In T. Taos *Analysis 1* book, on page 26, we have a proposition that tells us that recursive definitions are actually well-defined.

Proposition 2.1.16:

Suppose for each naturla number $n$, wh have some function $f_n:\mathbb{N}\rightarrow\mathbb{N}$. Let $c$ be a natural number. Then we can assign a unique natural number $a_n$ to each natural number $n$, such that $a_0=c$ and $a_{n+1}=f_n(a_n)$ for each natural number $n$.

At this point only the axioms of the natural numbers are known. Now the author goes then on to develop set theory and explains how the natural numbers can be realized inside set theory and *then* says that now we can establish a rigorous version of the above proposition (as an exercise):

Exercise 3.5.12:

This exercise will establish a rigorous version of Proposition 2.1.16. Let $f:\mathbb{N}\times\mathbb{N}\rightarrow\mathbb{N}$ be a function an $c$ a natural number. Show that there exists a function $a:\mathbb{N}\rightarrow\mathbb{N}$ such that $$a(0)=c$$and$$a(n+1)=f(n,a(n)).$$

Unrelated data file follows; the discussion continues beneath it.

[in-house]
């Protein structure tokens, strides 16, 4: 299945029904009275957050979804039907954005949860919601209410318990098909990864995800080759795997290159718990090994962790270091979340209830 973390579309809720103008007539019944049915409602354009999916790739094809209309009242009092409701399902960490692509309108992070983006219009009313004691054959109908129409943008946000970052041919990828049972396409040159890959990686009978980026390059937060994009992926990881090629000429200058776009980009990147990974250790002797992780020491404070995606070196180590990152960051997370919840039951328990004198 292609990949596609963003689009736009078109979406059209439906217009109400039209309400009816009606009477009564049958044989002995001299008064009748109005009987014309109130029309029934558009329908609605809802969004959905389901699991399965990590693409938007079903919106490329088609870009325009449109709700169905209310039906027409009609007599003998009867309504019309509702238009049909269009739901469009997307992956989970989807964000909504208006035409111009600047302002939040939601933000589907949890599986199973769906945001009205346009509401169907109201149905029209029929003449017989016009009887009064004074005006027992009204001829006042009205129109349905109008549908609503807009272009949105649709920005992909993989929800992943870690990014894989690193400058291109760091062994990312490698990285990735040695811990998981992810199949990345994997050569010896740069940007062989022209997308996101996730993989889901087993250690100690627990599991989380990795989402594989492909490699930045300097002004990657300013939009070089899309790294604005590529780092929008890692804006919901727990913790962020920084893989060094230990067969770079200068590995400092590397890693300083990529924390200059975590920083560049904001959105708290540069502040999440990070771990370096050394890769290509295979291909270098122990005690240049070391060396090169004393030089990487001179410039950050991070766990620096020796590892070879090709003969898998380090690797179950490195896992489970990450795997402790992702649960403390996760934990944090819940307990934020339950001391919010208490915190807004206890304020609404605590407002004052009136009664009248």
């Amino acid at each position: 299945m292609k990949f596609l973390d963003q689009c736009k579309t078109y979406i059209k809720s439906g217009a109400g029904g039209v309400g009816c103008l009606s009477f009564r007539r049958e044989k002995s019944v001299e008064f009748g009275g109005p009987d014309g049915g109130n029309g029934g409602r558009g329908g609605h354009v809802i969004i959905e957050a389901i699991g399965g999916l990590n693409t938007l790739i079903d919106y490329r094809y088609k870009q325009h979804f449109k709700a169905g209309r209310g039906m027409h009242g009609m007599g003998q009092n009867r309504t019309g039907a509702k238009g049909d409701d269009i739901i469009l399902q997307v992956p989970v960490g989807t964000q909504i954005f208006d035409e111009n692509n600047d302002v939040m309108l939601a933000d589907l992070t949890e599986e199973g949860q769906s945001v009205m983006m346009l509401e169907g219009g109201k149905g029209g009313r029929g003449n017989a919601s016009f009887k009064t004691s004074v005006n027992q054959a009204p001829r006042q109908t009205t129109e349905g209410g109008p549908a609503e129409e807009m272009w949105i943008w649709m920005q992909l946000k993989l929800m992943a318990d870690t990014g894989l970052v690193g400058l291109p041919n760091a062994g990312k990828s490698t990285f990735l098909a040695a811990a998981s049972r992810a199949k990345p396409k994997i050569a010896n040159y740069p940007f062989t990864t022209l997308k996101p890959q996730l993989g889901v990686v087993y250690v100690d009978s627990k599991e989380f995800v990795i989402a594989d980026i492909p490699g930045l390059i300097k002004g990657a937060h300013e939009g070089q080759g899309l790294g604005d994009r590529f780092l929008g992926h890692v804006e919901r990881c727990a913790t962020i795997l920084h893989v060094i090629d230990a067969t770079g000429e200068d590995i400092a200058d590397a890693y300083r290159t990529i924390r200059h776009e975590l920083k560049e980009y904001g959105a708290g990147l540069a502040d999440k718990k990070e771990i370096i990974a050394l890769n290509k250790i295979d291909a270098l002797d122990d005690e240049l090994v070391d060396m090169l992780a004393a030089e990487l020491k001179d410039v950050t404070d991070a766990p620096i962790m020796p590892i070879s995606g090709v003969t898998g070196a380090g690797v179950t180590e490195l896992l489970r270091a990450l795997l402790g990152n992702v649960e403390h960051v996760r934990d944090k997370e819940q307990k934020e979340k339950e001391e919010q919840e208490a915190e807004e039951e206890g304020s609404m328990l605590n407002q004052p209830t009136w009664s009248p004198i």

Question: *Supposing* that we had already defined exactly what a function is an so on, then Proposition 2.1.16 seems to me to be a perfectly rigorous statement and its proof (via induction and the use of the Peano axioms) - which is much simpler than the proof of the exercise - a perfectly valid (i.e. not informal) proof. Is that true ?

(Does the other maybe say that Proposition 2.1.16 isn't rigorous and it's proof is only informal only because at that stage we don't have developed set theory ?)